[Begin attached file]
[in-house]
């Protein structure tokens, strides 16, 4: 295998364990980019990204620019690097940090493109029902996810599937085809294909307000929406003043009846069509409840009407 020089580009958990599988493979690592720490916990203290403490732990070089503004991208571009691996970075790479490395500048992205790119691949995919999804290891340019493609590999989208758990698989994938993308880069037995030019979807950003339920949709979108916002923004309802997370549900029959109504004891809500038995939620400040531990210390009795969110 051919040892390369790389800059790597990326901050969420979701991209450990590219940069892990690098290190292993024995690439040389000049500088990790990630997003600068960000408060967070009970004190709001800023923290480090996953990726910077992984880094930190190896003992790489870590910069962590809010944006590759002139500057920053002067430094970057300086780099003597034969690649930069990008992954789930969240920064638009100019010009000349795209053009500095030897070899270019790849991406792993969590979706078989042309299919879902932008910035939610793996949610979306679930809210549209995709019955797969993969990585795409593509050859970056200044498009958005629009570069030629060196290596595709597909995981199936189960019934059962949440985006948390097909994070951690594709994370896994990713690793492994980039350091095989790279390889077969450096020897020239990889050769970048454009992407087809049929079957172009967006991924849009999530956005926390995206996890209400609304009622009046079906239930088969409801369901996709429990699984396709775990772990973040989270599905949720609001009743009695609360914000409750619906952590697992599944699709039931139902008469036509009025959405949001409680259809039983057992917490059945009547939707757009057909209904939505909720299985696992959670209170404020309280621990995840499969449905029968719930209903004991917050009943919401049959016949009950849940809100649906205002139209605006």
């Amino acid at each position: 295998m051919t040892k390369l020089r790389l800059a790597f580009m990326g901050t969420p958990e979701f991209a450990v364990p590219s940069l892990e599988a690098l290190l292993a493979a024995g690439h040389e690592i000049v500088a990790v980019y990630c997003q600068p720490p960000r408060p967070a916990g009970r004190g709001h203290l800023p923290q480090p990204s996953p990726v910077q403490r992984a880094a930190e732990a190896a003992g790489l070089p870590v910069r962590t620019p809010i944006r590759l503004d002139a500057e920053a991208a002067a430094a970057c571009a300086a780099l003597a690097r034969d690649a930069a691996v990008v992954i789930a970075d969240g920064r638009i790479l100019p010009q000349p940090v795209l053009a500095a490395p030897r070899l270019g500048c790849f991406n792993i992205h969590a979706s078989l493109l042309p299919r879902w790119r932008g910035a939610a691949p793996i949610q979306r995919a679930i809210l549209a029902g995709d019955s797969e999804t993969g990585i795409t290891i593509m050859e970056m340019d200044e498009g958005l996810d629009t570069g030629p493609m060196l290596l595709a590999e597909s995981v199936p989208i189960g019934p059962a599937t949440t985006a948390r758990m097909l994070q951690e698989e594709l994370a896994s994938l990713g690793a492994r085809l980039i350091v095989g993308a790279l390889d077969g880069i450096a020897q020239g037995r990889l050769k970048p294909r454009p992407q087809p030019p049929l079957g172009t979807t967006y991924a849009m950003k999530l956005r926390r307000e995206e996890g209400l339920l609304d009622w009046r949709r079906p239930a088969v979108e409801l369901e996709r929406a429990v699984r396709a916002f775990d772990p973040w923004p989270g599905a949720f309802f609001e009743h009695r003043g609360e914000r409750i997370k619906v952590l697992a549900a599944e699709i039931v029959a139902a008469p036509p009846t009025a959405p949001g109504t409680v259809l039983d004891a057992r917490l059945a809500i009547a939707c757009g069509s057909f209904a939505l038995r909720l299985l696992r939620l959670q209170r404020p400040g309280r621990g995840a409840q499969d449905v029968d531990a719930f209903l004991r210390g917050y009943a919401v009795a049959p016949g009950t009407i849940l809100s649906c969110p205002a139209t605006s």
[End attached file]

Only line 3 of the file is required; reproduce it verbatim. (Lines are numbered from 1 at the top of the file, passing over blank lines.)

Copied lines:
């Amino acid at each position: 295998m051919t040892k390369l020089r790389l800059a790597f580009m990326g901050t969420p958990e979701f991209a450990v364990p590219s940069l892990e599988a690098l290190l292993a493979a024995g690439h040389e690592i000049v500088a990790v980019y990630c997003q600068p720490p960000r408060p967070a916990g009970r004190g709001h203290l800023p923290q480090p990204s996953p990726v910077q403490r992984a880094a930190e732990a190896a003992g790489l070089p870590v910069r962590t620019p809010i944006r590759l503004d002139a500057e920053a991208a002067a430094a970057c571009a300086a780099l003597a690097r034969d690649a930069a691996v990008v992954i789930a970075d969240g920064r638009i790479l100019p010009q000349p940090v795209l053009a500095a490395p030897r070899l270019g500048c790849f991406n792993i992205h969590a979706s078989l493109l042309p299919r879902w790119r932008g910035a939610a691949p793996i949610q979306r995919a679930i809210l549209a029902g995709d019955s797969e999804t993969g990585i795409t290891i593509m050859e970056m340019d200044e498009g958005l996810d629009t570069g030629p493609m060196l290596l595709a590999e597909s995981v199936p989208i189960g019934p059962a599937t949440t985006a948390r758990m097909l994070q951690e698989e594709l994370a896994s994938l990713g690793a492994r085809l980039i350091v095989g993308a790279l390889d077969g880069i450096a020897q020239g037995r990889l050769k970048p294909r454009p992407q087809p030019p049929l079957g172009t979807t967006y991924a849009m950003k999530l956005r926390r307000e995206e996890g209400l339920l609304d009622w009046r949709r079906p239930a088969v979108e409801l369901e996709r929406a429990v699984r396709a916002f775990d772990p973040w923004p989270g599905a949720f309802f609001e009743h009695r003043g609360e914000r409750i997370k619906v952590l697992a549900a599944e699709i039931v029959a139902a008469p036509p009846t009025a959405p949001g109504t409680v259809l039983d004891a057992r917490l059945a809500i009547a939707c757009g069509s057909f209904a939505l038995r909720l299985l696992r939620l959670q209170r404020p400040g309280r621990g995840a409840q499969d449905v029968d531990a719930f209903l004991r210390g917050y009943a919401v009795a049959p016949g009950t009407i849940l809100s649906c969110p205002a139209t605006s």